Basic Diabetes Knowledge to Overcome Troubles

The pancreas produces a hormone called Insulin. It is responsible for the reduction of glucose or sugar levels in the blood. When there’s a decreased production of insulin, or when the body is no longer able to use the insulin produced, diabetes has occurred. So you’ll need a good amount of basic diabetes knowledge.

Risk factors for diabetes can be a result of family genetics or as a result of an uncontrolled lifestyle. Type 2 diabetes is most likely caused by excessive weight gain as well as lack of exercise. While type 1 diabetes occurs as a result of a family gene or genetics. Your doctor will prescribe an A1C test to check your average blood glucose levels for the past 3 months.

Basically, diabetes is the inability of the body to convert to or use the stored glucose or sugar for the production of energy. This causes elevated blood sugar levels and can be very dangerous for one’s health. According to the CDC, in 2010, approximately 8.3% of the united state population suffer from diabetes. This is about 11.3% of people who are under 20 and about 26.9% of people who are above 65 years.

Basic diabetes knowledge is important because the occurrence of diabetes is on a high. Increasing about 160% from 1980 to 2010 and accounted for about $245B for treatment and loss of productivity in 2012. Gestational diabetes is a condition that develops during pregnancy.

Basic Diabetes knowledge to manage yourself

There are a number of ways you can manage your health if you suspect or diagnosed with diabetes.

  1. Exercise

This is the simplest way to manage yourself as a diabetic patient. If you have type 2 diabetes, then your body doesn’t use the insulin produced in the pancreas correctly. Engaging in physical activities can, therefore, help you burn the excess glucose and help your body control the blood glucose or sugar level.

When engaged in physical activity, muscles use glucose for energy. Even in the absence of insulin, get yourself exercising and your muscles will burn the excess glucose in your system.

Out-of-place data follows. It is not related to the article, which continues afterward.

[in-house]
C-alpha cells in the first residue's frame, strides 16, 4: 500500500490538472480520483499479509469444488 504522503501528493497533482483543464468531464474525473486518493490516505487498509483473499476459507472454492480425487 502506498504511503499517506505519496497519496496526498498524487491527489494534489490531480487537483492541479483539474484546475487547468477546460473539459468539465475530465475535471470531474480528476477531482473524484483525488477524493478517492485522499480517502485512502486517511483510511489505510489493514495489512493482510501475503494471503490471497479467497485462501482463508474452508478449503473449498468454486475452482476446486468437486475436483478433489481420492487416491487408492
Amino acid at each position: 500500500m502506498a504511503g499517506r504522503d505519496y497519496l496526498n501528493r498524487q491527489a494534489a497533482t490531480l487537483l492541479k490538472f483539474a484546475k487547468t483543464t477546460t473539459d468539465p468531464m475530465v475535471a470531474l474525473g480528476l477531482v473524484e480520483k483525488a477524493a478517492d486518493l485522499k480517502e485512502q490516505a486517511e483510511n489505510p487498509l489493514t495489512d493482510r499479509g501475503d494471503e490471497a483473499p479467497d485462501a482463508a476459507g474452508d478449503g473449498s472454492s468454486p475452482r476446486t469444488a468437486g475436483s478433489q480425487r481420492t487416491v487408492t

1. Manage it with your diet

People who have diabetes have a double chance of developing heart disease, as well as developing mental health disorders like depression. A diet consisting of low carbs and high healthy fats can help manage diabetes. Don’t even think taking steps to control your diet means deprivation, far from it. It means you have to eat only right, proper and balanced meals.

Losing only about 5-10% of your body weight can go a long way in reducing your blood sugar level or your blood pressure.

Your diet in order to manage diabetes must be rich in fiber and whole grains. You must do everything within your power to cut off sweetened and processed food. You have to eat more healthy fats derived from nuts, fish oil, avocados, olive oil, flax seeds etc. Then take more of fruits and vegetables, organic chicken or fish, a high-quality protein derived from eggs, beans, unsweetened yogurt, low-fat dairy, etc.

  1. Insulin Pump Therapy

It is a therapy in which a small device like a smartphone is attached to the patient’s body, (it could be anywhere, your bra, belt, pocket) and it is discreet. At regular intervals, the pump infuses insulin into the body via a cannula tube. Insulin is stored in a reservoir located inside the pump. From there the insulin travels into the human body. It is also easy to detach the pump from your body whenever needed. Example, when playing sports, taking a shower, swimming, sex, etc.

It is important for newly diagnosed patients to follow your medication plan. Eat a balanced and low carb diet, and follow instruction from your dietician or doctor. This should be enough diabetes knowledge and information to help you overcome troubles or serious complications. #basicdiabetesknowledge


I’m a type 1 diabetic with diabetes knowledge in t1d and t2d, as well as nutrition and low-carb keto diet information, fitness and exercise programs to help keep you in optimal diabetes health. Take advantage of our diabetic health toolsfor a healthier lifestyle!

Diabetes Knowledge